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DMin, Leadership and Global Perspectives: Crafting Ministry in an Interconnected World

Employing standards of critical thinking

Written by: on October 10, 2014

With all due respect I think that critical thinking is an important tool to use in ministry and in board meetings. Some of the best decisions that you will make will come from other people rationalizing an issue from another perspective. More than that I am sure critical thinking is going to be critical while doing research and coming up with a ministry statement. Yet as a pastor it’s not the best way to deal with some of the issues people face in life. I think some people can get stuck in analyzing some situations and the situation does not warrant that type of speculation. And then on the other hand you do need to use critical thinking when one church member is trying to make you side with them against another church member.

I am interest in the standards of critical thinking. Clarity, accuracy, relevance, logicalness, breadth, precision, significance, completeness, fairness, and depth are important standards I wish I could convey to some of my church members. I find myself in situations often where church members want me to make a decision without some of those standards. It’s hard to sit them down and explain to them things like fairness. Most of the times they only want me to focus on their point of view and their perspective of a situation. Out of these standards clarity, relevance and fairness are three things I believe I need to bring out more to my church. I used the reading to see how it would benefit my church and from that perspective. When it comes to clarity I think sometime I need to elaborate further. Sometimes I don’t take enough time to make sure what I am saying or proposing had been made clear to everyone on their level. I have to make sure that that is my main goal and take my time with that. Secondly accuracy is important to me for my church. Testing things to make sure they are safe is important before I present them or I make decisions. At times I don’t have the time to do this and I find out later that the move I made was not the best decision and if I would have applied a little more critical thinking in the area of accuracy I probably would have made a better choice. And thirdly fairness is a standard I believe I got down but my church doesn’t. As I said before I have people at my church that are clearly interested in their own point of view and not others. I find it difficult to convince people that they are not being subjective in their views. It wears me out sometimes when you can’t convince a person to be fair in their assessment of others or of yourself.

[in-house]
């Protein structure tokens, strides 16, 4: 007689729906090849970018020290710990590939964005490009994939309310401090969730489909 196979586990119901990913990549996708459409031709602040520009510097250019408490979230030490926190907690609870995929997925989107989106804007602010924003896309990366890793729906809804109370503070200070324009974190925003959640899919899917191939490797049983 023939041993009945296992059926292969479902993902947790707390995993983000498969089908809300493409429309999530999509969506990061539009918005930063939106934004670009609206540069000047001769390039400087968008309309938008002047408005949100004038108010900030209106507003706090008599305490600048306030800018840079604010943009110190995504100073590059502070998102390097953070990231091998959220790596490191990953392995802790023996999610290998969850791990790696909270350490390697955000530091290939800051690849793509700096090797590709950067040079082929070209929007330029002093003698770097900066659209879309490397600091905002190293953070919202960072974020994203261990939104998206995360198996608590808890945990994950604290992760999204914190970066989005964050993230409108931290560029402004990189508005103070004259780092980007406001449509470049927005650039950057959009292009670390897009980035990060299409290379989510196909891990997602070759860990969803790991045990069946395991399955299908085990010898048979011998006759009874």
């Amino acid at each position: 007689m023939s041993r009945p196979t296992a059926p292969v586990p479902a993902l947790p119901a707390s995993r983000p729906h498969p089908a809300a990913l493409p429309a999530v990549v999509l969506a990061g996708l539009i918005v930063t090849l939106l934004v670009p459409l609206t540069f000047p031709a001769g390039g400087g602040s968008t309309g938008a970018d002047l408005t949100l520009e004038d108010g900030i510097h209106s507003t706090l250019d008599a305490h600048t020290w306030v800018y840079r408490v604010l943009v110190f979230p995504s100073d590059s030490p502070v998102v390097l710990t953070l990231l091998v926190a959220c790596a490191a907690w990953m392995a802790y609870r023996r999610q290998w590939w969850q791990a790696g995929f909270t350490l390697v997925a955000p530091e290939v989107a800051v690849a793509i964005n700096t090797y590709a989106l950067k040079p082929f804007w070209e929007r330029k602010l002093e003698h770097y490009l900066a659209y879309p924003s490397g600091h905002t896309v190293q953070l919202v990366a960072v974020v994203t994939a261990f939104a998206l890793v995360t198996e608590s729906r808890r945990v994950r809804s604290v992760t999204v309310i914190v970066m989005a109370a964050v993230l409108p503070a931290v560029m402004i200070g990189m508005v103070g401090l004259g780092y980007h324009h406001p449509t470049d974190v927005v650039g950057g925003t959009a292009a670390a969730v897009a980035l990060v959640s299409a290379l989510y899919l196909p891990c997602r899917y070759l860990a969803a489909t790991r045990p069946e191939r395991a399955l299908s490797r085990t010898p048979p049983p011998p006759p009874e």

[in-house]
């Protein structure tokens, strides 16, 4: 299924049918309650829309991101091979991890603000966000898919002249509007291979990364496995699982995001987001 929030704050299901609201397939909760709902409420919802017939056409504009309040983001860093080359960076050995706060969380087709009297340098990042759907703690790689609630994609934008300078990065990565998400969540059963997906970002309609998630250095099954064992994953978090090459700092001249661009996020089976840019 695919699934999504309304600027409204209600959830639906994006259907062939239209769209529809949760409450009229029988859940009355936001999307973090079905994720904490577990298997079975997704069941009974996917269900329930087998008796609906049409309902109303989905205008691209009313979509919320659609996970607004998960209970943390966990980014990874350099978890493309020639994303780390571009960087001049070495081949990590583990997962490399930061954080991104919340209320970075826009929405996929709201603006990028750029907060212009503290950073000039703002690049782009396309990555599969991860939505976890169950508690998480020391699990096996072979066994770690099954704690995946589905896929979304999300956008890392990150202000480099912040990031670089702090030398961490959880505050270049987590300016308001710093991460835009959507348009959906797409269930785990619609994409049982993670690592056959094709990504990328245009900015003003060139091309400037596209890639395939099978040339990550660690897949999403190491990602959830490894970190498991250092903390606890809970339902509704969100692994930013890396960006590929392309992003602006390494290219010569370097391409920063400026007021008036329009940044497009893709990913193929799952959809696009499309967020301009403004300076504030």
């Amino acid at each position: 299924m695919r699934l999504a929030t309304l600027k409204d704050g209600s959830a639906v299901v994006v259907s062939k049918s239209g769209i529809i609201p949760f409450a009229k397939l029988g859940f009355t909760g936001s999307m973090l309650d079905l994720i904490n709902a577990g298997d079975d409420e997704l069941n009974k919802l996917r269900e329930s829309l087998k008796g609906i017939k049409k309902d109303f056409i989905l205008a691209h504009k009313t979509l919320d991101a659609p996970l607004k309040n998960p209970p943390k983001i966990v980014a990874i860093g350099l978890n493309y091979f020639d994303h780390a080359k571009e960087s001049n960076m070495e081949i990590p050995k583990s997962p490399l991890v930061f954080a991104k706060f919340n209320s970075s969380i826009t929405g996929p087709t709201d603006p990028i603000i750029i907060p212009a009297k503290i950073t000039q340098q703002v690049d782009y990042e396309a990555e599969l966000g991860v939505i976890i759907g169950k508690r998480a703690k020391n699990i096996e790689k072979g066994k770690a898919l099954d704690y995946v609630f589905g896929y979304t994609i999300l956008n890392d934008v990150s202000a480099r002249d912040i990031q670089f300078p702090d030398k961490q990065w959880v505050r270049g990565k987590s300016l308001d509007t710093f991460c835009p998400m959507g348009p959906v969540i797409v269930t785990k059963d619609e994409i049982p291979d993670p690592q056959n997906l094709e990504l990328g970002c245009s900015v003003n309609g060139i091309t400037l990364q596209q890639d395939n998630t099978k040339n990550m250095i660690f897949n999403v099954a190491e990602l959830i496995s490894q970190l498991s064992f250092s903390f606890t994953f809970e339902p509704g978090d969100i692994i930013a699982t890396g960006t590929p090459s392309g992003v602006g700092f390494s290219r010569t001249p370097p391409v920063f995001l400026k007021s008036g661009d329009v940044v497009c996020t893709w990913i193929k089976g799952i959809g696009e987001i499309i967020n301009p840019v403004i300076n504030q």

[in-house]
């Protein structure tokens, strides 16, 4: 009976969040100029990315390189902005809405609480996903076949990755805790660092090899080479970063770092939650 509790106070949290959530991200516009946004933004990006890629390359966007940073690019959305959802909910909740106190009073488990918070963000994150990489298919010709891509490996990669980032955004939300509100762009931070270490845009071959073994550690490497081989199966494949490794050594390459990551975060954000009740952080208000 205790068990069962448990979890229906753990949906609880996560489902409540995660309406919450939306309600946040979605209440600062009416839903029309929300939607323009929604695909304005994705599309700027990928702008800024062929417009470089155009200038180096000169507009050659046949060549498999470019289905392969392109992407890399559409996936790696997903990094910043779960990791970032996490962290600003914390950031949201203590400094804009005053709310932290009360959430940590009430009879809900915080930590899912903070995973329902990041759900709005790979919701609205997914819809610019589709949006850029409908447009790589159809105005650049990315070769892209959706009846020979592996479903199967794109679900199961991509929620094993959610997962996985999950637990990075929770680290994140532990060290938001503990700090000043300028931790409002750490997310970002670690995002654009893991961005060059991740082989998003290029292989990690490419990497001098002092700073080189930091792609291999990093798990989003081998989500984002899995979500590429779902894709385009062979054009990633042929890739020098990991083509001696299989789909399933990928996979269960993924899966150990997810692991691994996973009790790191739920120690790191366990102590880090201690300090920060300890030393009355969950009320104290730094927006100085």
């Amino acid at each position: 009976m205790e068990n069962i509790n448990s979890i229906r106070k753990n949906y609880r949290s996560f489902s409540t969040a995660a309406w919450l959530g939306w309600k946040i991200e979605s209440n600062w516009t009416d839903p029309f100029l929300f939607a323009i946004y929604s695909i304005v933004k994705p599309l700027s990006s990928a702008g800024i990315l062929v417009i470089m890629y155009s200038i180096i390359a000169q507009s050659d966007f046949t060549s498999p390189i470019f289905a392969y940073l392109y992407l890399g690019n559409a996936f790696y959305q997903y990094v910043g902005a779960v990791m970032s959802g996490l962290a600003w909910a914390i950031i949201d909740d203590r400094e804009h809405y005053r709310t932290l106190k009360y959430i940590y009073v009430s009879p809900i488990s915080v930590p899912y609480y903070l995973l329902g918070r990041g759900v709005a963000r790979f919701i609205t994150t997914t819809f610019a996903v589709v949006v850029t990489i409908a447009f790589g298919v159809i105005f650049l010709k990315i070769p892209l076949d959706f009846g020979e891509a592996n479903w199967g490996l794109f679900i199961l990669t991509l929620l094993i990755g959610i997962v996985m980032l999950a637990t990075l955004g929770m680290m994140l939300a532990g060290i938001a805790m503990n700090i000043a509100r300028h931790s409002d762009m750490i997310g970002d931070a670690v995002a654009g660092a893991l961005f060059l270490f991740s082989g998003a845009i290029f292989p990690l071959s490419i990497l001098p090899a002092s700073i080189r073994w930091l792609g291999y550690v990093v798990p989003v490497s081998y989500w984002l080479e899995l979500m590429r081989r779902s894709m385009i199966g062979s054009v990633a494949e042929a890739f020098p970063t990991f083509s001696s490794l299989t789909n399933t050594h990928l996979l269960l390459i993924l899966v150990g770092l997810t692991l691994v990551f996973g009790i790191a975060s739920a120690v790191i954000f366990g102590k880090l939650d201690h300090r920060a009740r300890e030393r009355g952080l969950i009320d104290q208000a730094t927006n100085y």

I want to become an accomplished thinker. Where intellectual skills and virtues become second nature in my life. In the stages of critical thinking development this is the highest level of critical thinking. I think a lot of times feelings get in the way of thinking. Intellectual skills are so important because at times you may not feel the right way but using intellectual skills can aid you in making intelligent and right decisions that are not based on your feelings.

About the Author

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Travis Biglow

Pastor of Victory Empowerment Center. Regional Chaplain High Desert Regional Center Graduates Azusa Pacific University. Licensed General Contractor B. I am the married with one daughter, two grandsons and one step son.

18 responses to “Employing standards of critical thinking”

  1. mm Dave Young says:

    Travis,
    Maybe this isn’t the place but I really miss your generous spirit and good sense of humor. I learned a lot from how blessed you were during the advance. How you continually smiled at where God had brought you. You were a significant encouragement and example to me.

    It seems to me that there is a difference between tangible and intangible. Critical thinking helps us sort things out, rationalize and even makes things more tangible for others. Yet, the intangible can’t be lost in our pursuit for healthy critical thinking. That’s what I got out of your post. Thanks